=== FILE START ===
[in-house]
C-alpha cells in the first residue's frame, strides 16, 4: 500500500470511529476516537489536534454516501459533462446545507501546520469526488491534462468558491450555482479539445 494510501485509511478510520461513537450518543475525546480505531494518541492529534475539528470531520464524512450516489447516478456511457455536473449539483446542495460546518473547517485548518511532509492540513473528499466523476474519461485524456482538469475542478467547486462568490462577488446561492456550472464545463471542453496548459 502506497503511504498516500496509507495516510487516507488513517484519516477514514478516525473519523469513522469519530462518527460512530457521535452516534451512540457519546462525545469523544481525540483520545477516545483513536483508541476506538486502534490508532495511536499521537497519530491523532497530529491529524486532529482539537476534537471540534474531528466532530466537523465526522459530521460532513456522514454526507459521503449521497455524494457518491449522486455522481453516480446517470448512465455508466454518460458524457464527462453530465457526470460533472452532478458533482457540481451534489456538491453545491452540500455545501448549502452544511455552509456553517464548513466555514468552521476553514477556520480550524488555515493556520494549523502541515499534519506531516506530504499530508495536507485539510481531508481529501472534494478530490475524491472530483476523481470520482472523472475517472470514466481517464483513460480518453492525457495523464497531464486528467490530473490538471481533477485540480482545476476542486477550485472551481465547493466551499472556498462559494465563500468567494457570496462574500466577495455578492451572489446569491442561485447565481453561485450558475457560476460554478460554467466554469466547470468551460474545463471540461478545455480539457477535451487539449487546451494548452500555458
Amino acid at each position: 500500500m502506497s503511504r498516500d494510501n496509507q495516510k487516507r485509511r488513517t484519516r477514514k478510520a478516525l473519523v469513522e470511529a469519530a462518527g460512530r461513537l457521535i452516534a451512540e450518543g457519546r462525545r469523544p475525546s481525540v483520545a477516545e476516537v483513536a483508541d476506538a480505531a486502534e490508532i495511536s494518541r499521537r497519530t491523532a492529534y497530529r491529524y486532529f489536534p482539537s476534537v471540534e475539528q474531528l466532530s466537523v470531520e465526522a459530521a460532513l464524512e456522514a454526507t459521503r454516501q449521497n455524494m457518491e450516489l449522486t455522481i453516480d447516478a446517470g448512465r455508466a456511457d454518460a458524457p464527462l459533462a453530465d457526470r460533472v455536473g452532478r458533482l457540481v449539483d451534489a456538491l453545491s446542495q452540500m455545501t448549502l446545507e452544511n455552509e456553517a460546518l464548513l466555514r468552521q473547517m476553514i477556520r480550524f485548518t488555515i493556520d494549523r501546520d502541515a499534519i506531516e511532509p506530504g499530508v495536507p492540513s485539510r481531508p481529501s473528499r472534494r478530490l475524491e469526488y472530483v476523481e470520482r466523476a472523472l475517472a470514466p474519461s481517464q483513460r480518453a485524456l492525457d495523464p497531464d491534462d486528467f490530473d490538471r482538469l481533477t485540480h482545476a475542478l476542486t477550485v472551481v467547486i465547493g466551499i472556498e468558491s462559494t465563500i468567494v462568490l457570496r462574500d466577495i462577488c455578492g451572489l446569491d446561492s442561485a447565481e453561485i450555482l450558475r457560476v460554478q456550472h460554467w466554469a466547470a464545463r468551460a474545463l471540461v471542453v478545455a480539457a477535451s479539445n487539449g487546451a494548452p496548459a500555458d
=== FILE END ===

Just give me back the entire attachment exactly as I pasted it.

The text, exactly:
[in-house]
C-alpha cells in the first residue's frame, strides 16, 4: 500500500470511529476516537489536534454516501459533462446545507501546520469526488491534462468558491450555482479539445 494510501485509511478510520461513537450518543475525546480505531494518541492529534475539528470531520464524512450516489447516478456511457455536473449539483446542495460546518473547517485548518511532509492540513473528499466523476474519461485524456482538469475542478467547486462568490462577488446561492456550472464545463471542453496548459 502506497503511504498516500496509507495516510487516507488513517484519516477514514478516525473519523469513522469519530462518527460512530457521535452516534451512540457519546462525545469523544481525540483520545477516545483513536483508541476506538486502534490508532495511536499521537497519530491523532497530529491529524486532529482539537476534537471540534474531528466532530466537523465526522459530521460532513456522514454526507459521503449521497455524494457518491449522486455522481453516480446517470448512465455508466454518460458524457464527462453530465457526470460533472452532478458533482457540481451534489456538491453545491452540500455545501448549502452544511455552509456553517464548513466555514468552521476553514477556520480550524488555515493556520494549523502541515499534519506531516506530504499530508495536507485539510481531508481529501472534494478530490475524491472530483476523481470520482472523472475517472470514466481517464483513460480518453492525457495523464497531464486528467490530473490538471481533477485540480482545476476542486477550485472551481465547493466551499472556498462559494465563500468567494457570496462574500466577495455578492451572489446569491442561485447565481453561485450558475457560476460554478460554467466554469466547470468551460474545463471540461478545455480539457477535451487539449487546451494548452500555458
Amino acid at each position: 500500500m502506497s503511504r498516500d494510501n496509507q495516510k487516507r485509511r488513517t484519516r477514514k478510520a478516525l473519523v469513522e470511529a469519530a462518527g460512530r461513537l457521535i452516534a451512540e450518543g457519546r462525545r469523544p475525546s481525540v483520545a477516545e476516537v483513536a483508541d476506538a480505531a486502534e490508532i495511536s494518541r499521537r497519530t491523532a492529534y497530529r491529524y486532529f489536534p482539537s476534537v471540534e475539528q474531528l466532530s466537523v470531520e465526522a459530521a460532513l464524512e456522514a454526507t459521503r454516501q449521497n455524494m457518491e450516489l449522486t455522481i453516480d447516478a446517470g448512465r455508466a456511457d454518460a458524457p464527462l459533462a453530465d457526470r460533472v455536473g452532478r458533482l457540481v449539483d451534489a456538491l453545491s446542495q452540500m455545501t448549502l446545507e452544511n455552509e456553517a460546518l464548513l466555514r468552521q473547517m476553514i477556520r480550524f485548518t488555515i493556520d494549523r501546520d502541515a499534519i506531516e511532509p506530504g499530508v495536507p492540513s485539510r481531508p481529501s473528499r472534494r478530490l475524491e469526488y472530483v476523481e470520482r466523476a472523472l475517472a470514466p474519461s481517464q483513460r480518453a485524456l492525457d495523464p497531464d491534462d486528467f490530473d490538471r482538469l481533477t485540480h482545476a475542478l476542486t477550485v472551481v467547486i465547493g466551499i472556498e468558491s462559494t465563500i468567494v462568490l457570496r462574500d466577495i462577488c455578492g451572489l446569491d446561492s442561485a447565481e453561485i450555482l450558475r457560476v460554478q456550472h460554467w466554469a466547470a464545463r468551460a474545463l471540461v471542453v478545455a480539457a477535451s479539445n487539449g487546451a494548452p496548459a500555458d